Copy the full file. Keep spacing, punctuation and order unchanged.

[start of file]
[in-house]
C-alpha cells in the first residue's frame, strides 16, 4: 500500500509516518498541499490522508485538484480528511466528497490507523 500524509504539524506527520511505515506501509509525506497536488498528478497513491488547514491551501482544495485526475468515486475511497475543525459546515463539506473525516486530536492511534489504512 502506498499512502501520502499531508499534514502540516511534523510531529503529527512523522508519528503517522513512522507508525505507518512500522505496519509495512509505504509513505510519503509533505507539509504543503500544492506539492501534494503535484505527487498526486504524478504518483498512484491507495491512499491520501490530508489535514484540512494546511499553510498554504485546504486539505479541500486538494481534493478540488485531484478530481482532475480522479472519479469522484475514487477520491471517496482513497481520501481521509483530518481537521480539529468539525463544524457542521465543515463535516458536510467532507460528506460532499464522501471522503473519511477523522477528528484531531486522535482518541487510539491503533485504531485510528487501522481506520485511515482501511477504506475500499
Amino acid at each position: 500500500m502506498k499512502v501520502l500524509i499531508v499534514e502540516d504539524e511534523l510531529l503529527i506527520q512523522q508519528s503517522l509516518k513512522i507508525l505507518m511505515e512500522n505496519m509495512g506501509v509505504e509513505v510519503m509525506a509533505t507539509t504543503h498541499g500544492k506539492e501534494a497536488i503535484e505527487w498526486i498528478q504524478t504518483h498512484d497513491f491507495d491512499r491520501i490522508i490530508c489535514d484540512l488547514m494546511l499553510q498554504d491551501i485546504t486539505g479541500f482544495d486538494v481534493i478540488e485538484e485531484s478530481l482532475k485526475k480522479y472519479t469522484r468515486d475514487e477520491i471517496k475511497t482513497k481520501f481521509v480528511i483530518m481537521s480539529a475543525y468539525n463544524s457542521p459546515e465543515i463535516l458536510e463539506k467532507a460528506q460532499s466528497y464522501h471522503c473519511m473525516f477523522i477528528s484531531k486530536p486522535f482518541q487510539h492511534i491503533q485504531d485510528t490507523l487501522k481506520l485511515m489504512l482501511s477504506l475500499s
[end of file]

[in-house]
C-alpha cells in the first residue's frame, strides 16, 4: 500500500509516518498541499490522508485538484480528511466528497490507523 500524509504539524506527520511505515506501509509525506497536488498528478497513491488547514491551501482544495485526475468515486475511497475543525459546515463539506473525516486530536492511534489504512 502506498499512502501520502499531508499534514502540516511534523510531529503529527512523522508519528503517522513512522507508525505507518512500522505496519509495512509505504509513505510519503509533505507539509504543503500544492506539492501534494503535484505527487498526486504524478504518483498512484491507495491512499491520501490530508489535514484540512494546511499553510498554504485546504486539505479541500486538494481534493478540488485531484478530481482532475480522479472519479469522484475514487477520491471517496482513497481520501481521509483530518481537521480539529468539525463544524457542521465543515463535516458536510467532507460528506460532499464522501471522503473519511477523522477528528484531531486522535482518541487510539491503533485504531485510528487501522481506520485511515482501511477504506475500499
Amino acid at each position: 500500500m502506498k499512502v501520502l500524509i499531508v499534514e502540516d504539524e511534523l510531529l503529527i506527520q512523522q508519528s503517522l509516518k513512522i507508525l505507518m511505515e512500522n505496519m509495512g506501509v509505504e509513505v510519503m509525506a509533505t507539509t504543503h498541499g500544492k506539492e501534494a497536488i503535484e505527487w498526486i498528478q504524478t504518483h498512484d497513491f491507495d491512499r491520501i490522508i490530508c489535514d484540512l488547514m494546511l499553510q498554504d491551501i485546504t486539505g479541500f482544495d486538494v481534493i478540488e485538484e485531484s478530481l482532475k485526475k480522479y472519479t469522484r468515486d475514487e477520491i471517496k475511497t482513497k481520501f481521509v480528511i483530518m481537521s480539529a475543525y468539525n463544524s457542521p459546515e465543515i463535516l458536510e463539506k467532507a460528506q460532499s466528497y464522501h471522503c473519511m473525516f477523522i477528528s484531531k486530536p486522535f482518541q487510539h492511534i491503533q485504531d485510528t490507523l487501522k481506520l485511515m489504512l482501511s477504506l475500499s